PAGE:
Near as I can remember, my uncle Malcolm "Malc" Pyle took the job of livestock inspector for the Tonto Basin, which includes Payson, about the same year as my dad, Gene Pyle, became foreman on the R-C Ranch -- 1952. I might be a couple of years off because I was 8 years old and didn't care much about dates unless it was my birthday, the Payson Rodeo, or something important like that.
Malc had a passel of daughters and it seemed like he couldn't buy a son for love or money. Maybe he should have tried money. Anyhow, his family kept growing every year and he turned to "horse tradin'" to supplement his income.
Malc did well in this endeavor because he was honest: anyone who bought a horse from Malc could try the horse for 30 days and bring the pony back if he wasn't happy. Now, any cowboy will tell you honesty is a rare commodity when it comes to dealing horses, and more than a few claim that the term "honest horse trader" is a sure enough oxymoron.
Be that as it may, Malc sold many a horse to ranchers, cowboys and just plain folks in the Tonto country for over a quarter century, kept a good reputation, and the majority of his sales were to repeat customers.
Malc was a good judge of horses and never bought one that was crippled, didn't move well, or that had any noticeable problems. Still, no one can spot every problem that a horse might have just looking at him in an auction ring for a couple of minutes, and one out of 10 horses that Malc brought back to the ranch was about one taco short of the full-meal-deal.
During those years from the 1950s through the early 1980s, the Pyle family owned and/or operated three ranches and had cattle from Star Valley to Clear Creek on top of the Mogollon. I put more miles on horses than I did riding in a car until I was in high school, and due to Malc's horse trading, we were the only outfit in the country that didn't run short of mounts during the spring and fall roundups. Malc always had sale horses that needed the kinks ridden out of them before he sold them.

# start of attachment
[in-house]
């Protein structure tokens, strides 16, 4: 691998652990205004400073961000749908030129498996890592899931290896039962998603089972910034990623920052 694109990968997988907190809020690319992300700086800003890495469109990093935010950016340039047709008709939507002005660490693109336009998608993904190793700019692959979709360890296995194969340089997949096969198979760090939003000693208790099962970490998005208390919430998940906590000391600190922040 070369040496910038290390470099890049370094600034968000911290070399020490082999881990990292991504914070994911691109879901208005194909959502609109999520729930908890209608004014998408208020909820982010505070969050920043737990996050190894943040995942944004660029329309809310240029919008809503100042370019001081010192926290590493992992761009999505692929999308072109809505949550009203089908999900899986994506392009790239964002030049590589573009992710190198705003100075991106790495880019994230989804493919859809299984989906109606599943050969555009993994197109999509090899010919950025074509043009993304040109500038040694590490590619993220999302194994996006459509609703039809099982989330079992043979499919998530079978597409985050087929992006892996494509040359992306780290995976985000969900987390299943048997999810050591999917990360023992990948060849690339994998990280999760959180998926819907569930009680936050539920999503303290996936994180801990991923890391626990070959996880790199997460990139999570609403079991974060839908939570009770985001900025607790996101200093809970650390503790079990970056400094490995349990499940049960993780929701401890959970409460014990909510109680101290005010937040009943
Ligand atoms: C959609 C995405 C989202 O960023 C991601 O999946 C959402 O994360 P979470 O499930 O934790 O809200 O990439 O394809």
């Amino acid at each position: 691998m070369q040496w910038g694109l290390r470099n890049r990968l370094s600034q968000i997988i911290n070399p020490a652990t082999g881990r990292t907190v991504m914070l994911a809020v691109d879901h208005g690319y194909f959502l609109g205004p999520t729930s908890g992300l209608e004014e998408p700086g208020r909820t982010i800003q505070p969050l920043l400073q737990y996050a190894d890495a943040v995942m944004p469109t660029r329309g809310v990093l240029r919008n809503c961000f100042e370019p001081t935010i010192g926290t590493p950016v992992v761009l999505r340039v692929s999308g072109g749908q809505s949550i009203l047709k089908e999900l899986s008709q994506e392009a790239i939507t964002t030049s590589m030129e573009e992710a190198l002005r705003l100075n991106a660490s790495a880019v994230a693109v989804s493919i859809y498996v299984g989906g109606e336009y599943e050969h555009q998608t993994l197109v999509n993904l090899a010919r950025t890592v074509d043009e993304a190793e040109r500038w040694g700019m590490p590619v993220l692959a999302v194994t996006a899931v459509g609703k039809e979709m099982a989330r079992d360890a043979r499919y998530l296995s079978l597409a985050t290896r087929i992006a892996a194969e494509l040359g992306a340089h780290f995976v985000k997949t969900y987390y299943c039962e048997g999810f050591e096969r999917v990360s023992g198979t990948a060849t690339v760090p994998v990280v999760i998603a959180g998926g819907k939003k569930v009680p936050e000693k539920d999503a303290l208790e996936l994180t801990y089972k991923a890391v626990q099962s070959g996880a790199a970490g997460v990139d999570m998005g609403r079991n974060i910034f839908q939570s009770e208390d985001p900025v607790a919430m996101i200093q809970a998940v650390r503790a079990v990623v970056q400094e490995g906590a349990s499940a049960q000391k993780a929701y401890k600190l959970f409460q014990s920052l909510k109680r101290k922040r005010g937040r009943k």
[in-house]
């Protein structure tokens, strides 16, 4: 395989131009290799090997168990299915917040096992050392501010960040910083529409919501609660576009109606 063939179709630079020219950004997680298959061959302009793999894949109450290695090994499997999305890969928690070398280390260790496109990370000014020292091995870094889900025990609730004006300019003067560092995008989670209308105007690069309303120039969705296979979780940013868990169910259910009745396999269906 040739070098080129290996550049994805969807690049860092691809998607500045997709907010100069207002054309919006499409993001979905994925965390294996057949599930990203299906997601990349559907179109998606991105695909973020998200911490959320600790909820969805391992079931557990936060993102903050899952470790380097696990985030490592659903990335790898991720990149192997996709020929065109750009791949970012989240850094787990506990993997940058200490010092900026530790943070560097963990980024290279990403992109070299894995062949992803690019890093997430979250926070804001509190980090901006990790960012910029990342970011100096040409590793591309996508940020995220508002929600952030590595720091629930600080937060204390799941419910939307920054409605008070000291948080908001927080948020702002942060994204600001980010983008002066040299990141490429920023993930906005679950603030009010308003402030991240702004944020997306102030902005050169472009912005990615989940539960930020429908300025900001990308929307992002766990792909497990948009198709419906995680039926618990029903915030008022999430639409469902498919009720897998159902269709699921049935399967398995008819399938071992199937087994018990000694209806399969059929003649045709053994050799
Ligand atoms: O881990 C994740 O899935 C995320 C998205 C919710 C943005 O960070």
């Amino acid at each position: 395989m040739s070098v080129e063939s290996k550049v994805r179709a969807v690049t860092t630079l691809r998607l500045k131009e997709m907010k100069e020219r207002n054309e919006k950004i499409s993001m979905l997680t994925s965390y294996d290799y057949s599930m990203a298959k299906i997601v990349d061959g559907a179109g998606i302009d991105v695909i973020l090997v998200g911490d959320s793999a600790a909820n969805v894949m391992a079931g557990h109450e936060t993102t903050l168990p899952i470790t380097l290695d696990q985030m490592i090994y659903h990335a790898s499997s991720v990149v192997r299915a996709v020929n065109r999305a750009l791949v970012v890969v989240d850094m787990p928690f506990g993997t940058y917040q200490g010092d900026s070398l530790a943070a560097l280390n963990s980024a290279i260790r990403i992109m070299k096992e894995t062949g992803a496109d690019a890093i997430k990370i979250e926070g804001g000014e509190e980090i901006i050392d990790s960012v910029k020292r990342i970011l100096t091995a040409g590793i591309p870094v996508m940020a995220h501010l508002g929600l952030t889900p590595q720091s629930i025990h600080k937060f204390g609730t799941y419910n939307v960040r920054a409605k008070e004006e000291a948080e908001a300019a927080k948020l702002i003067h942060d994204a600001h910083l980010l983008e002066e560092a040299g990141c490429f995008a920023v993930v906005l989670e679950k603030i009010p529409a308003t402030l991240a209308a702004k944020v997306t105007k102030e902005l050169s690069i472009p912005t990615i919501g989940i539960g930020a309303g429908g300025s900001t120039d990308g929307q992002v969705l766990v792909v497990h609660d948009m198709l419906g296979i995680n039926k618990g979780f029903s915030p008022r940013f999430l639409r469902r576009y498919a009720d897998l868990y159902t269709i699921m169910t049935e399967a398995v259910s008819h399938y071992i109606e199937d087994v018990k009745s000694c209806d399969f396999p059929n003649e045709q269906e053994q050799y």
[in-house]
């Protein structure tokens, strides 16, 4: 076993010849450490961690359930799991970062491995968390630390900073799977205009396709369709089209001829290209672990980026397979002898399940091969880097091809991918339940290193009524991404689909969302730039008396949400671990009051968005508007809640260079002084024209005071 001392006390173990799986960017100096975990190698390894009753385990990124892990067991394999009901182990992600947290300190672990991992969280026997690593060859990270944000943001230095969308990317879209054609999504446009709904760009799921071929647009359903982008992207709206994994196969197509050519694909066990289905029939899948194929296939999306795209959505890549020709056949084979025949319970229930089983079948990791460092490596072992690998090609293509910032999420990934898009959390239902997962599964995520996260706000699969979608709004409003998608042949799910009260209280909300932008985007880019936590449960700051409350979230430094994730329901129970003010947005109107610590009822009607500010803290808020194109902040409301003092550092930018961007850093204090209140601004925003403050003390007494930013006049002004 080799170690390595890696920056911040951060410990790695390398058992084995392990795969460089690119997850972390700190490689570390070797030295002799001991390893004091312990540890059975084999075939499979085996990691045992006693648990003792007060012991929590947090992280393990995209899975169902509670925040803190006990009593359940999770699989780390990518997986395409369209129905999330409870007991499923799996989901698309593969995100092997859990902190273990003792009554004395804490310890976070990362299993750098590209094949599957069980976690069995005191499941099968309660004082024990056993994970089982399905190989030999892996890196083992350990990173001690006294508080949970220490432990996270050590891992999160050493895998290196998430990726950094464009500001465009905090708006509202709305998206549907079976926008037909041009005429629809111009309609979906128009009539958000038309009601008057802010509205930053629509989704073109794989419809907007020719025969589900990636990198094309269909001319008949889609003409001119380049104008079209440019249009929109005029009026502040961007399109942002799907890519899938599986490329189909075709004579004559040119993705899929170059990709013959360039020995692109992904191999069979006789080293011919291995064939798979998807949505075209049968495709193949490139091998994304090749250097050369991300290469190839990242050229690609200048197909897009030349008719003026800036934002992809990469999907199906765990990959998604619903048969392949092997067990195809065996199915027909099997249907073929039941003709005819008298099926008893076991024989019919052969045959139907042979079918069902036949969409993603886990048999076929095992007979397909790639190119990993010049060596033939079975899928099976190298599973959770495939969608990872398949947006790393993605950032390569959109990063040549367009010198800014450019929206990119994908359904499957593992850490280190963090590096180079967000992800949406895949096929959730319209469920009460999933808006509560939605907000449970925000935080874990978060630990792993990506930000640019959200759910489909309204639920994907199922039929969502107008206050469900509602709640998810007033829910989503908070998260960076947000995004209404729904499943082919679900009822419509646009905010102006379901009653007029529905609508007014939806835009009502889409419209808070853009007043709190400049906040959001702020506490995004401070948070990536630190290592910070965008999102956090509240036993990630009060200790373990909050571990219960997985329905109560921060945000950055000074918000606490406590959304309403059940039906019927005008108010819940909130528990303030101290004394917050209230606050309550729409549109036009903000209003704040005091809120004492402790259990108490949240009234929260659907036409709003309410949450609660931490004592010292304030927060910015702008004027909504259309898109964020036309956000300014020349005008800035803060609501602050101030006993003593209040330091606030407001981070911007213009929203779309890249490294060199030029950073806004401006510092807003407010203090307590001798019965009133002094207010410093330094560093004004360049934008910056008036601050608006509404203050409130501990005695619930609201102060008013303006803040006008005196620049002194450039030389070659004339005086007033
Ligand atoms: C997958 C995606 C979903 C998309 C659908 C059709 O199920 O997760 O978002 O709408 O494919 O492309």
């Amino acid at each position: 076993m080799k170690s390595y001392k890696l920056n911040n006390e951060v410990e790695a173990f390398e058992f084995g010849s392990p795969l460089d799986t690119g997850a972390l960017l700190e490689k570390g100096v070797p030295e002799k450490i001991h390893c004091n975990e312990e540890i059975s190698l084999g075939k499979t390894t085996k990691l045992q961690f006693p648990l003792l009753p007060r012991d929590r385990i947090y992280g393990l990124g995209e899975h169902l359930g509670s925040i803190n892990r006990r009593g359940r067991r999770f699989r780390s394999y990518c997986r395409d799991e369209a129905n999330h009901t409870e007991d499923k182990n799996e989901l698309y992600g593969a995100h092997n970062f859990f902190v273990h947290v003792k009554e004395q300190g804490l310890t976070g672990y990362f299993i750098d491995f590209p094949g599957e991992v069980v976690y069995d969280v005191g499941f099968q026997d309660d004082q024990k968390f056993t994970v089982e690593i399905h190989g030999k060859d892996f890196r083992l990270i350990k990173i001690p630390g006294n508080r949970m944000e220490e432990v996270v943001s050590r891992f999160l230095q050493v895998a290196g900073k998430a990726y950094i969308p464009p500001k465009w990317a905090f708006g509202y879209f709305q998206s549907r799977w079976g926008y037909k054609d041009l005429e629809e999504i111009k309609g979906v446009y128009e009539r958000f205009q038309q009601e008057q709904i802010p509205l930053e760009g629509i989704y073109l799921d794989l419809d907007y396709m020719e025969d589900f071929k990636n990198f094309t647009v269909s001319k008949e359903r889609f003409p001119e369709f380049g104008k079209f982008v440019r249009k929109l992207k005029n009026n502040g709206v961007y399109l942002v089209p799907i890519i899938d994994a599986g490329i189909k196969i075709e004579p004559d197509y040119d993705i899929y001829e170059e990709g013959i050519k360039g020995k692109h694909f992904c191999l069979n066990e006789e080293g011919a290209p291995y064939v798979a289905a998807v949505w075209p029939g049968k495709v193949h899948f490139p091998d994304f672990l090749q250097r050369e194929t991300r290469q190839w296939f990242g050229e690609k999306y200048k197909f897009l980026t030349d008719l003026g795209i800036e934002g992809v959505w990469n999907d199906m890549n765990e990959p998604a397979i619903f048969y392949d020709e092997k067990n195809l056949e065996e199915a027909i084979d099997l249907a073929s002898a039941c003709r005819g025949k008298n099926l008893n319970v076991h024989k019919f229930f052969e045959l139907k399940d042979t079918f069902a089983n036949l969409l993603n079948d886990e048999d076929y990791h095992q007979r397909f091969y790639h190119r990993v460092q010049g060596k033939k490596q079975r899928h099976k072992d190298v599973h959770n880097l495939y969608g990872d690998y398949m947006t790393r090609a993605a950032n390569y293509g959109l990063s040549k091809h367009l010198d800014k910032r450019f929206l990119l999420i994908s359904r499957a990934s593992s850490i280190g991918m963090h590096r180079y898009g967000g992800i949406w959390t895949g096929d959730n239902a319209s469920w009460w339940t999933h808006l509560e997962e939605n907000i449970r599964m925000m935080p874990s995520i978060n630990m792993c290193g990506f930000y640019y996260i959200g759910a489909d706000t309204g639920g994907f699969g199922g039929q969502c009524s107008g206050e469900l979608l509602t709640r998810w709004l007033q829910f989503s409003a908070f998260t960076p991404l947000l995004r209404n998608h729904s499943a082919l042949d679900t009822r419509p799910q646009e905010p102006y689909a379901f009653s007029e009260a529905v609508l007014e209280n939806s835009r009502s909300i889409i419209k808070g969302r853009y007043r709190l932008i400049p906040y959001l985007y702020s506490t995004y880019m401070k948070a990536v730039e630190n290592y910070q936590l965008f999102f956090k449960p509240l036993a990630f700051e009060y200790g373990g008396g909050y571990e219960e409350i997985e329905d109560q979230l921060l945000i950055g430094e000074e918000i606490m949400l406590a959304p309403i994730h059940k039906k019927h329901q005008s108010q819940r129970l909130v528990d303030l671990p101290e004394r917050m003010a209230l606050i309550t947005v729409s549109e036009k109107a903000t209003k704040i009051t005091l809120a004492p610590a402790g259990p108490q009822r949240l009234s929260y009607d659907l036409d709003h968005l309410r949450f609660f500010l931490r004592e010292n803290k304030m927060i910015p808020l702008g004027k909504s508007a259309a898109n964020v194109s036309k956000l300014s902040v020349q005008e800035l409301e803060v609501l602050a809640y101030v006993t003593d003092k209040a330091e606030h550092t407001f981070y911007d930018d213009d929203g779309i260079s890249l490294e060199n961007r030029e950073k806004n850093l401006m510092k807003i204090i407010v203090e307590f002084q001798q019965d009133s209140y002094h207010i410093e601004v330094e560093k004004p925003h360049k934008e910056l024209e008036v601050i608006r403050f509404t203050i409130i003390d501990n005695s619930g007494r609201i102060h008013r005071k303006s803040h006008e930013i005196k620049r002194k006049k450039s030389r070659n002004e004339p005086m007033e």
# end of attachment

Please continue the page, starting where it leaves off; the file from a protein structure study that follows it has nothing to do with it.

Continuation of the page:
I can recall a conversation around the breakfast table one morning when Malc said, "Jinx, I have a little buckskin horse that I sure wish you would throw a leg over this mornin'. He's gentle as a dead pig and handles good out in the flat, but he must have been kid-broke, cause he will try to run under any tree he gets close to and drag a man off."
I was riding with my granddad, Floyd Pyle, that morning, and sure enough, Buck headed for the first tree we came near. I stepped off him before he could take me under the limbs, then got back on. I made him spin by pulling one rein and spurred him away from the tree. But the next one I came to, he pulled the same stunt, so I gave him the same treatment.